This question can have different answers depending on which stakeholder you are in the program. But the most important answer is to save species and ecosystems from being lost forever from this world.


Header image: The Fijian Crested Iguana. Photo by Benjamin T.

World Lion Day: The Role of CGI in Conservation

Disney’s The Lion King reboot has made quite an impact. Everything in the film — from the vast African savannas down to the dung beetles — is created from computer generated imagery (CGI), making for an unparalleled visual experience. While filmmakers and critics are discussing how the technological advancements will change the way that movies are made, The Lion King also brings about a new question: Could advanced animation play a role in the future of conservation? 

The wide variety of surreally life-like animals in the opening ballad “Circle of Life” almost fools audiences into believing that Africa is filled with an abundance of thriving species, living together in the same fantastical ecosystem. The sad truth is that the immense landscapes and unique species featured throughout the film face serious danger from human influence, habitat loss and the climate crisis.

Animals gathering for “Circle of Life.” Photo by Disney, via Associated Press.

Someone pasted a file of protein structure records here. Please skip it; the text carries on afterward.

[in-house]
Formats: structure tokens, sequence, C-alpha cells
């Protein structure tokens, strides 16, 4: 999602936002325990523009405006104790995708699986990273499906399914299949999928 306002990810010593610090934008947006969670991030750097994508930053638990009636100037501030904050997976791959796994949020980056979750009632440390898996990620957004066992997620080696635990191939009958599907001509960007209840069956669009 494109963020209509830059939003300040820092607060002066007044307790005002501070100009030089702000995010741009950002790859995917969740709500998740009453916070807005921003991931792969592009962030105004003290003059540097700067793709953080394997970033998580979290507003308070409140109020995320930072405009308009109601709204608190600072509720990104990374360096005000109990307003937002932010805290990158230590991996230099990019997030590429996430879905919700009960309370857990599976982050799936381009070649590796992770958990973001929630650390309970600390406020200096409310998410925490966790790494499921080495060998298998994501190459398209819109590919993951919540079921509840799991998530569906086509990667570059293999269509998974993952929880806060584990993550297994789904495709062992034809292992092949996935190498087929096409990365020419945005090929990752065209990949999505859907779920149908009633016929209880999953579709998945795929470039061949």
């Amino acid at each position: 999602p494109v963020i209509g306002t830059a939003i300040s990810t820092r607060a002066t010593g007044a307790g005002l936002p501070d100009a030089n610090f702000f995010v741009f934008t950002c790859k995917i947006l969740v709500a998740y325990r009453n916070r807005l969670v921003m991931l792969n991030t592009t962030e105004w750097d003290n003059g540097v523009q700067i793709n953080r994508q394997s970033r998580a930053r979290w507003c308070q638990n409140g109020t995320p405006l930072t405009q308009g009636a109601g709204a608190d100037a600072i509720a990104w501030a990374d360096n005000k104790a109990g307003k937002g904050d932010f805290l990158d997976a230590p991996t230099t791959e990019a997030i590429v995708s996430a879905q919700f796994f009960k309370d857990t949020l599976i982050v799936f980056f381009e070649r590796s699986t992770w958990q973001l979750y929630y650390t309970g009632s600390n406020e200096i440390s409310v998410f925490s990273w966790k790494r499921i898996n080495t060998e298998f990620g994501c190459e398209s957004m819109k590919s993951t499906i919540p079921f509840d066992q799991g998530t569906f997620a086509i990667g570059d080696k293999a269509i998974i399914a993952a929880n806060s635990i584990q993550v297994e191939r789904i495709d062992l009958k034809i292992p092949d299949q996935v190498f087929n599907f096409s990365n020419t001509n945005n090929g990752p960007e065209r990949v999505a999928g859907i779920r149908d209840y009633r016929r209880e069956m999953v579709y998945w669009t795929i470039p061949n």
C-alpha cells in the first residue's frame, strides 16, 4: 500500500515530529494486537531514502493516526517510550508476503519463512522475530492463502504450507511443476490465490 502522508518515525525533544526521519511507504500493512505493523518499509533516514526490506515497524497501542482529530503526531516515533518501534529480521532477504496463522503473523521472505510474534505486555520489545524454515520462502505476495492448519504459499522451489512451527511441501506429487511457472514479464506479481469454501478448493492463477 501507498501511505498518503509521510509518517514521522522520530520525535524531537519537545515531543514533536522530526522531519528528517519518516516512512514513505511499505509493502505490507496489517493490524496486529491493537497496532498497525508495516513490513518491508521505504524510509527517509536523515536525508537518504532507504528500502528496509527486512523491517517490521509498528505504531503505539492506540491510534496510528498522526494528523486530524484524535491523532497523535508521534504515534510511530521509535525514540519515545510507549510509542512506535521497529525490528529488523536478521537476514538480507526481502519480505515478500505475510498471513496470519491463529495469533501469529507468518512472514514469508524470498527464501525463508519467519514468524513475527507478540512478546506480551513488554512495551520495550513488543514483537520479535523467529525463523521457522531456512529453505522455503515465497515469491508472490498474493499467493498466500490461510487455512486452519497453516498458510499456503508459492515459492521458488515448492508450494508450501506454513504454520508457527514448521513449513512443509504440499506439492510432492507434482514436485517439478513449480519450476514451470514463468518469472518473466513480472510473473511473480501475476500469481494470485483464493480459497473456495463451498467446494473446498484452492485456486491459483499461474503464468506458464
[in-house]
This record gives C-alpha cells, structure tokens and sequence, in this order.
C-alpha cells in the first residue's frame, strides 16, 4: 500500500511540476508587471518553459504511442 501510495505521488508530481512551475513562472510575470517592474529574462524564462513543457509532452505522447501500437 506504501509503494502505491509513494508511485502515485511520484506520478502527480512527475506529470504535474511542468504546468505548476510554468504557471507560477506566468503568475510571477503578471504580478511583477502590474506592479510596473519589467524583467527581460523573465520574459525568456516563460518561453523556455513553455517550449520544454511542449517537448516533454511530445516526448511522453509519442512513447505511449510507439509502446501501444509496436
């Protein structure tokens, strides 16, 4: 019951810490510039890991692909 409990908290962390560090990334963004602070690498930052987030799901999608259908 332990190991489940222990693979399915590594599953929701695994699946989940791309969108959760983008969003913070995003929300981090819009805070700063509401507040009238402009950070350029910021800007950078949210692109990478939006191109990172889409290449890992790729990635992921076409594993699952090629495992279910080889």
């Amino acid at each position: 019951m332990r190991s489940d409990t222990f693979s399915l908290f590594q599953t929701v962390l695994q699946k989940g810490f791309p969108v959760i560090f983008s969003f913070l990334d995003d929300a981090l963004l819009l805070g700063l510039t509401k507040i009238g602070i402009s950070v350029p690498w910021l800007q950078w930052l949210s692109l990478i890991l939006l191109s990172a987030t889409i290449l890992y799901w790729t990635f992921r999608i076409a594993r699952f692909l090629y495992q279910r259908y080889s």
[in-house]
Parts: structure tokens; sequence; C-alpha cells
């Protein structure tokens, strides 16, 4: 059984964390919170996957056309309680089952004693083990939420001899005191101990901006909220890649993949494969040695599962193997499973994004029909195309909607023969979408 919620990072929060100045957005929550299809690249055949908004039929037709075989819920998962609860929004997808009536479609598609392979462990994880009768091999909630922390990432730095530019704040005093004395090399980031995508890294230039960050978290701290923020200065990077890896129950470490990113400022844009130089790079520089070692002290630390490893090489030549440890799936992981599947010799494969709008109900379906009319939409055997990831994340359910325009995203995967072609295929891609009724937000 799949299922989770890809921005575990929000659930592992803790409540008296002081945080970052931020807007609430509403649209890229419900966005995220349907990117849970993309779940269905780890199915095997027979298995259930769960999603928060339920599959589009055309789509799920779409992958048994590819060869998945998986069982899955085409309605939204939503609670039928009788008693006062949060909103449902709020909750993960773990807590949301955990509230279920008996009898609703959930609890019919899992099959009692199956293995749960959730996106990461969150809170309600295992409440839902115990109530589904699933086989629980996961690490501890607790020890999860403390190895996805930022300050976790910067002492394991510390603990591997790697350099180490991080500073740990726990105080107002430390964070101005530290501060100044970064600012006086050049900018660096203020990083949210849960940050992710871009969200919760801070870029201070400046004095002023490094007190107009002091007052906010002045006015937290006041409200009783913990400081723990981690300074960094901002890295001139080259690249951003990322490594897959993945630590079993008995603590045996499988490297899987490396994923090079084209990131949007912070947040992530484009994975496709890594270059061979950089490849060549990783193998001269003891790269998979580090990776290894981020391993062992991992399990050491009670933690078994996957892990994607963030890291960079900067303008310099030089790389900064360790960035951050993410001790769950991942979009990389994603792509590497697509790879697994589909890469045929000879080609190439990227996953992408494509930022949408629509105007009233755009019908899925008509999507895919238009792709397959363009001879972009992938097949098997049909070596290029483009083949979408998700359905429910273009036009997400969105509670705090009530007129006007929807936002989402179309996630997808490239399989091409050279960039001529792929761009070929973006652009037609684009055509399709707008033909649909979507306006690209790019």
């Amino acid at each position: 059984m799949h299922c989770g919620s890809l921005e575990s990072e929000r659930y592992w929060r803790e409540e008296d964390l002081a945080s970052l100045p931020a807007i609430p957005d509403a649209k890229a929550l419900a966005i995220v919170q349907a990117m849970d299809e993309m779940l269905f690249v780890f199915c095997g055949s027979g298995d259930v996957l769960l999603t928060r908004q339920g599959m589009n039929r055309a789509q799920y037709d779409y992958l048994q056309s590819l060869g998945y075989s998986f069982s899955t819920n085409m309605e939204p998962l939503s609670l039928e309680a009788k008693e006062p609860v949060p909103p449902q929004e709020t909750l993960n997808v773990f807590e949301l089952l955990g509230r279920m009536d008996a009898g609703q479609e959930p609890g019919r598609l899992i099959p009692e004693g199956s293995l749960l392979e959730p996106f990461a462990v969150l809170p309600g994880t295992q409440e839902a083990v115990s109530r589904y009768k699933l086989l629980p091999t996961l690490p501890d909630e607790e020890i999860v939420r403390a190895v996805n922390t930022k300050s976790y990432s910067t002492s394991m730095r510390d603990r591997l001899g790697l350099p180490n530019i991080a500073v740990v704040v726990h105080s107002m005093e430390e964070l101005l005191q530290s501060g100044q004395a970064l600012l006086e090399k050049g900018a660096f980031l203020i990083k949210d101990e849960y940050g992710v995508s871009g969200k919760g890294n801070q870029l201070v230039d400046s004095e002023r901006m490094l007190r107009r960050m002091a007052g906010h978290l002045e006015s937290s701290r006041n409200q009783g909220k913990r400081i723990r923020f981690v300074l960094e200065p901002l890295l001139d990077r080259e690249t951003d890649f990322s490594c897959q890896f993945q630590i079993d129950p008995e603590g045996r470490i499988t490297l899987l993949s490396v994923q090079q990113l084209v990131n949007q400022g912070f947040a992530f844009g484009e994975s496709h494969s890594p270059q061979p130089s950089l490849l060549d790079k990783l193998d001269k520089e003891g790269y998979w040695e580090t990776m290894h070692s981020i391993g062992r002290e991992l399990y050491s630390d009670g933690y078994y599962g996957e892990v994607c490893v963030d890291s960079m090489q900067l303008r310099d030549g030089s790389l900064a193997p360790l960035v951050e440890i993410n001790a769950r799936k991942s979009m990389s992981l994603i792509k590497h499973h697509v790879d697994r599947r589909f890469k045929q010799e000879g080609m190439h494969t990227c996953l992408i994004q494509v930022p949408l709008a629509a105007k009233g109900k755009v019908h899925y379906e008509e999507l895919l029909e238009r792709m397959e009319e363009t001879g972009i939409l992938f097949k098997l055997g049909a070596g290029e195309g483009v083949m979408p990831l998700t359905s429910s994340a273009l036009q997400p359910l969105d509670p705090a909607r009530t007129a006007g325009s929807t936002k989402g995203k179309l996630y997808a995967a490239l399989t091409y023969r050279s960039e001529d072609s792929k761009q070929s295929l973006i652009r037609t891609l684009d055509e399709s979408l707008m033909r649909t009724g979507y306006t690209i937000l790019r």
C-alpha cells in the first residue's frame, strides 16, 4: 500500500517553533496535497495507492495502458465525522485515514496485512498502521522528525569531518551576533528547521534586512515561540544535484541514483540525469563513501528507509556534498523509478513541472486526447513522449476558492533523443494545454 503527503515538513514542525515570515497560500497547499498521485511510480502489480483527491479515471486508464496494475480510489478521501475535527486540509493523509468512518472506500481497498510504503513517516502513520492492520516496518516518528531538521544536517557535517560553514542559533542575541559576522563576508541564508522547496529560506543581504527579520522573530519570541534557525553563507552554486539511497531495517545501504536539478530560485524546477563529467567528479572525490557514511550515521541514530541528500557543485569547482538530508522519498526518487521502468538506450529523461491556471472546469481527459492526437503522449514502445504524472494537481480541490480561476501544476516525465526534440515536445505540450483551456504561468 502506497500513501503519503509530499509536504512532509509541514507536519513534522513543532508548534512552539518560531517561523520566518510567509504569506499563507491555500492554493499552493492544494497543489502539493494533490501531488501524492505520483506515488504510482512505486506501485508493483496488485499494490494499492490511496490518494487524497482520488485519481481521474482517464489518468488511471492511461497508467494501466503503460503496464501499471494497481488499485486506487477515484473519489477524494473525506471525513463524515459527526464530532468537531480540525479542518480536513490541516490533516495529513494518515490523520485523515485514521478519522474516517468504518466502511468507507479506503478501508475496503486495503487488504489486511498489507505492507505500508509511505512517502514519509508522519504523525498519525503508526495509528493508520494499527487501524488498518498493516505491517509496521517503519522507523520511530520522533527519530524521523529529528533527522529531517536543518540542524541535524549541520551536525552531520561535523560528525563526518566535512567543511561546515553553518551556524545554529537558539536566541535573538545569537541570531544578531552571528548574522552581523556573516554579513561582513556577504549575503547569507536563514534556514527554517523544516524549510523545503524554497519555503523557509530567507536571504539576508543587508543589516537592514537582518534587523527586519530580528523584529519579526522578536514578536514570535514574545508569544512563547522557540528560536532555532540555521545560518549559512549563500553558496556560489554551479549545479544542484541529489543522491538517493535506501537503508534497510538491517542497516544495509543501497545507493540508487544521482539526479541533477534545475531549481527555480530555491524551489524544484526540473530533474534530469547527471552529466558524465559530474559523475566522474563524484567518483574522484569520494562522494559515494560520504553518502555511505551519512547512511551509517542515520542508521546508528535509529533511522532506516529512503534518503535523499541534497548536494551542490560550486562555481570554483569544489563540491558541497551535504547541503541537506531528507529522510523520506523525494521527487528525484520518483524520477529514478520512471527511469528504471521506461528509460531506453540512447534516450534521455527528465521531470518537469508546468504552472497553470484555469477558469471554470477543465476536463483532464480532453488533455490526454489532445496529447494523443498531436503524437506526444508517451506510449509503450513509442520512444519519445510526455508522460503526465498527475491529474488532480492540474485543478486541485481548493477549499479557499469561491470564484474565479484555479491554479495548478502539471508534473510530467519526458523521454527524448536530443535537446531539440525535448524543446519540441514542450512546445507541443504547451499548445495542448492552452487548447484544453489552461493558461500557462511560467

Lions like Simba and his family, the brave rulers of the grasslands in the film, often fall prey to big game trophy hunters. In fact, their population numbers have been cut in half since the debut of the original animated film in 1994. Supporting character species are also in danger. Mandrills like Rafiki are over-hunted for the bushmeat trade. A recent study estimates that climate change may wipeout meerkats, like Timon, within the next 50 years. The International Union for Conservation of Nature listed Giraffes as Vulnerable in 2016 and the Black Rhinoceros Critically Endangered in 2011. Even the worst characters in the movie, the Spotted Hyenas, are suffering from population decline. Not to mention, more than 20,000 African Elephants are poached each year for their ivory. And with the ban lifted on importing sport-hunted elephant trophies into the U.S. from certain African countries, the film’s elephant graveyard is a looming reality.